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June 24th, 2016

LA Times Photographer Pleads No Contest to Resisting Arrest After Reagan Funeral

Longtime Los Angeles Times photographer Ricardo DeAratanha has pleaded no contest earlier this week to resisting and obstructing police during the March funeral motorcade of former First Lady Nancy Reagan. The photographer was at the scene covering the funeral for the Times and was sitting in his car transmitting photos from his laptop when police—responding to a report of a suspicious vehicle near the viewing—approached him. The photographer suggested in a March statement to police that officers were targeting him because of his race (DeAratanha is Brazilian), but the deputy district attorney said there was no evidence of that, according to the Times report.

DeAratanha entered the plea on the misdemeanor count before Ventura County Superior Court Judge F. Dino Inumerable, who sentenced the photographer to 12 months of unsupervised probation and 16 hours of community service, according to the Times. DeAratanha may request the conviction be expunged from his record if he successfully completes probation.

Related Links: 

For more details about the arrest, read PDN’s “LA Times Photographer Of Reagan Funeral Motorcade Charged After March Arrest” coverage.

For more information on photography and the First Amendment, read PDN‘s report on the legal cases photographers should know.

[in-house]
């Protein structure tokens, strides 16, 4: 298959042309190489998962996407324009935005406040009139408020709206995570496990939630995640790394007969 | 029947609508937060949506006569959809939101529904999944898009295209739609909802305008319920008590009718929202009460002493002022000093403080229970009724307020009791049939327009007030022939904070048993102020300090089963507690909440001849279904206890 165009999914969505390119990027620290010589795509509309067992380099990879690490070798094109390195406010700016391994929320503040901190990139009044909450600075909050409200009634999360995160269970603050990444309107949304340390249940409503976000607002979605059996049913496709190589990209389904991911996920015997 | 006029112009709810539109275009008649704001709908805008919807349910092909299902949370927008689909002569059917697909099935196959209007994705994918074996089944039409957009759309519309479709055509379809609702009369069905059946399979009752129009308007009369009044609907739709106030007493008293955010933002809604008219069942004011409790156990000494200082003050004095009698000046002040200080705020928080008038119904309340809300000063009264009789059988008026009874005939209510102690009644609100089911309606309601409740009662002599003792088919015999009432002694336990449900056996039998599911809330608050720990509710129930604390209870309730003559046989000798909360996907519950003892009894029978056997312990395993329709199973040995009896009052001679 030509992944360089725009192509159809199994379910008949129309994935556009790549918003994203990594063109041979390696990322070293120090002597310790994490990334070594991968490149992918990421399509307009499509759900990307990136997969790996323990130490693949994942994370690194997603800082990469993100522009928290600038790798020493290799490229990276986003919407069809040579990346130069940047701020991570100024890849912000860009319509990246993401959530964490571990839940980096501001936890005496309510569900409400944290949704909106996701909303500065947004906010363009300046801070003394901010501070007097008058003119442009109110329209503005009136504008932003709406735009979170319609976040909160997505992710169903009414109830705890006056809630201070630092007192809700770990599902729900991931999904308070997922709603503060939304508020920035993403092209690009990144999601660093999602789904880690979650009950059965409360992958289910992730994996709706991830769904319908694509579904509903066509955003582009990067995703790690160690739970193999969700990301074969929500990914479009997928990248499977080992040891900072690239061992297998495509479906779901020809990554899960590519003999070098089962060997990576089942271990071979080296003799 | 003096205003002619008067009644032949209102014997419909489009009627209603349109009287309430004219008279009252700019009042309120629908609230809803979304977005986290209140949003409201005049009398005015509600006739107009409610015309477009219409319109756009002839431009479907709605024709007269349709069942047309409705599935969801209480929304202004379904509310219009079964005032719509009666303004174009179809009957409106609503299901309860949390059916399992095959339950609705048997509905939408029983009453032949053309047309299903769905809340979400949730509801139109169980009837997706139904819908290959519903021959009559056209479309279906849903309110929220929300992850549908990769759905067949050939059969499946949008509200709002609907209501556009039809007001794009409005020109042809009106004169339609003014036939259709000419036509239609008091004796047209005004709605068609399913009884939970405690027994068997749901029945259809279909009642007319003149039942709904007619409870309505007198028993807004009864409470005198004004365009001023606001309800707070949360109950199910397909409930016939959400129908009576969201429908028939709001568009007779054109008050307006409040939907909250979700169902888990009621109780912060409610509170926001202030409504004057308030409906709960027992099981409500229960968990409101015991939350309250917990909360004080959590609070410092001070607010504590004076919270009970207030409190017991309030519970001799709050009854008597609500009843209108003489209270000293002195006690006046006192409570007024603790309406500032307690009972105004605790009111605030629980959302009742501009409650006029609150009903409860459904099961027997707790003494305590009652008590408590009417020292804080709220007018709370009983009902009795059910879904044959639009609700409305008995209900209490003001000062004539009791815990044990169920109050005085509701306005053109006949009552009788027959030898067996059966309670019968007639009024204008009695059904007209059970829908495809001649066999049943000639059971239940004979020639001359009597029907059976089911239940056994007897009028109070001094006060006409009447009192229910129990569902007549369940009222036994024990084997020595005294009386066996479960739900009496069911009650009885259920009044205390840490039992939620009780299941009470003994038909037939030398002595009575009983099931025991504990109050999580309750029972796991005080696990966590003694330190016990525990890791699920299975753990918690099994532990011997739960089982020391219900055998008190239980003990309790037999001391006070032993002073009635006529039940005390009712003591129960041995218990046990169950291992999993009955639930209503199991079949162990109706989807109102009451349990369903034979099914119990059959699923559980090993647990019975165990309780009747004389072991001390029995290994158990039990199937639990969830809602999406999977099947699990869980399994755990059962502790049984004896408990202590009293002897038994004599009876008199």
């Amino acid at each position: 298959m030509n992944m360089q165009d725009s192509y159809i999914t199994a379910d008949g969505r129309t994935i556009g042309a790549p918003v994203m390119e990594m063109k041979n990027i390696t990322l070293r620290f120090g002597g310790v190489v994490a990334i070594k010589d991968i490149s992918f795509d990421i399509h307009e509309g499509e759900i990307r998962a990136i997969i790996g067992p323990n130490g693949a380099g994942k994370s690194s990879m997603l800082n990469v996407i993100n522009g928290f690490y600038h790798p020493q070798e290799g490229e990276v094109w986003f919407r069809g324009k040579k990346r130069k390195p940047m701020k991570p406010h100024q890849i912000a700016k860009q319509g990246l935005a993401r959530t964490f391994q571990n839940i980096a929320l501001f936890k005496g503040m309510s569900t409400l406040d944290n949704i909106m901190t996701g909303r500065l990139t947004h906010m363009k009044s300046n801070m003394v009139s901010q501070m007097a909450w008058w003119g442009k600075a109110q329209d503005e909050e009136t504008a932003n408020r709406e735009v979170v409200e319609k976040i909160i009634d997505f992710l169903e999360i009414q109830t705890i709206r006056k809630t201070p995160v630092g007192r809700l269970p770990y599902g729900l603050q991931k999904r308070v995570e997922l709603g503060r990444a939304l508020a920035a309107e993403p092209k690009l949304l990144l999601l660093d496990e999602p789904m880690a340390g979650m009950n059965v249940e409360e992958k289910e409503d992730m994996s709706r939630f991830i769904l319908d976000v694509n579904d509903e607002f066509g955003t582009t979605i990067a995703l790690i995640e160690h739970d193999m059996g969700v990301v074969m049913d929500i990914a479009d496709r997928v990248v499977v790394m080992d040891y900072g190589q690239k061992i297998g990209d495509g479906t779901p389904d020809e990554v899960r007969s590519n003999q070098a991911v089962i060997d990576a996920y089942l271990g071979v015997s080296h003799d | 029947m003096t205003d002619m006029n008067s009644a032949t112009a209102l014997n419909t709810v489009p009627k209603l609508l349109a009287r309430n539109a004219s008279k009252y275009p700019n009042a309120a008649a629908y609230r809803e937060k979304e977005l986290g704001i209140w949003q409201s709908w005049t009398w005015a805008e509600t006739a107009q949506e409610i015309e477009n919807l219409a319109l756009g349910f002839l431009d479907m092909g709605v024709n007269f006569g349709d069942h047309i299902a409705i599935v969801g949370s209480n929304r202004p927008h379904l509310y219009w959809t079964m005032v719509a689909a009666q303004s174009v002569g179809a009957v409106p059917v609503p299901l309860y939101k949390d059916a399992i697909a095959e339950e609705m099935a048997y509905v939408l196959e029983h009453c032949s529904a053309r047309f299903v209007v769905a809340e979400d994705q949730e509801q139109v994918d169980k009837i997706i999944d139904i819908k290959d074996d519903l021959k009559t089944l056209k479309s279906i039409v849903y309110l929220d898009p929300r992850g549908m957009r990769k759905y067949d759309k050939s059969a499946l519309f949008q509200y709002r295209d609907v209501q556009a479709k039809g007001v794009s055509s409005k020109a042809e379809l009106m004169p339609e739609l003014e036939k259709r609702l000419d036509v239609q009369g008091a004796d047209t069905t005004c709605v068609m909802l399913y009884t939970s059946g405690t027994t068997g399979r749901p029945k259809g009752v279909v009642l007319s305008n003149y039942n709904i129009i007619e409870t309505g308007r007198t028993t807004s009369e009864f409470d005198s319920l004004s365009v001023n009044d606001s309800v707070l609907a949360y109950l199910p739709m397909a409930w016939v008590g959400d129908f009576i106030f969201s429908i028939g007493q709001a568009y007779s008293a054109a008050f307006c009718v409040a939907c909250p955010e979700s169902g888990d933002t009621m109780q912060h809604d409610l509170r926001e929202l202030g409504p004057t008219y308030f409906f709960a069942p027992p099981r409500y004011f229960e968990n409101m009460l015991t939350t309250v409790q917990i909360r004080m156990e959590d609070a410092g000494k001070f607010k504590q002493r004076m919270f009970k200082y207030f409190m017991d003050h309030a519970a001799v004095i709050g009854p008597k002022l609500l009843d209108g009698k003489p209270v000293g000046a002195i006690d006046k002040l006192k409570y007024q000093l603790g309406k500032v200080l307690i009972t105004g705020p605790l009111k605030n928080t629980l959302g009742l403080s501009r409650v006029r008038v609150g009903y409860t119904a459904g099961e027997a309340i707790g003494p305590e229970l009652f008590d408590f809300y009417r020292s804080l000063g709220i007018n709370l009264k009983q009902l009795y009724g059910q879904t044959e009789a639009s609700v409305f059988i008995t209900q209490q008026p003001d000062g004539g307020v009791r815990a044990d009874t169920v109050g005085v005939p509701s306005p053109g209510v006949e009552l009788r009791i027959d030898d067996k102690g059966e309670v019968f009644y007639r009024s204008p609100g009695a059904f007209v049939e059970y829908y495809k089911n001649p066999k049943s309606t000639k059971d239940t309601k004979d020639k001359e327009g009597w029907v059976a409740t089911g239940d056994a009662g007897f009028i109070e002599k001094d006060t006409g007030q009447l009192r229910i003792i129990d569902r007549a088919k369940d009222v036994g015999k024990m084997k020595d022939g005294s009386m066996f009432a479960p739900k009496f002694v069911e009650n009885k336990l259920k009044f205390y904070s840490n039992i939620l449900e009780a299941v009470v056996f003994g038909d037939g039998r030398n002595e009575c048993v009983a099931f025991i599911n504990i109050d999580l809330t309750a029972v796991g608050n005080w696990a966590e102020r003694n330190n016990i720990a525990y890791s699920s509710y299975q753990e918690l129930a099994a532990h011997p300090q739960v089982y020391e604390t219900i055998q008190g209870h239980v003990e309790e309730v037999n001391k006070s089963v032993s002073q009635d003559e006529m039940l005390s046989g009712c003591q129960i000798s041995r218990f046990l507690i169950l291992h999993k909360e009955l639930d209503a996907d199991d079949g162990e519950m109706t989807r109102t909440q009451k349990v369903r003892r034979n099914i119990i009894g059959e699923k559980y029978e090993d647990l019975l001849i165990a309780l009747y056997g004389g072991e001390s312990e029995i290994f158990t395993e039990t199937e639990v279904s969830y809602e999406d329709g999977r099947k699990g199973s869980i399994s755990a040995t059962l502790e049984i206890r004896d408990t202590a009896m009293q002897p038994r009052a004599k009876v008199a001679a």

June 14th, 2016

Getty Files Copyright Suit over Stolen Photo Scheme on Facebook

A post, allegedly from Walter A. Kowalczuk, to a private Facebook group where members traded illegally in stolen images. (Image taken from court papers.)

A post, allegedly from Walter A. Kowalczuk, to a private Facebook group where members allegedly traded in stolen images. (Image taken from court papers.)

Getty Images has filed copyright infringement and other claims against an Ohio man who allegedly downloaded as many as 3,400 high resolution images from Getty’s servers without authorization, and then sold them illegally to unidentified buyers through a private Facebook group.

Getty says in its claim against Walter A. Kowalczuk, filed June 8 in US District Court in Cleveland, that he and other members of the group allegedly bought and sold images using euphemisms for the sources of those images, such as “Spaghetti” for Getty and “Apples” for Associated Press. Getty says one of its licensing partners reported the Facebook group activity in March.

That licensing partner provided copies of posts to the group that were made by Kowalczuk, Getty says in court papers. One post said, “Spaghetti and Apples served all day at the lowest prices around.” In another post, shown above, Kowalczuk allegedly offered the images for as little as 75 cents. Getty alleges that Kowalczuk made “dozens of posts” between late 2015 and spring 2016, inviting group members to contact him by private message to make purchasing arrangements.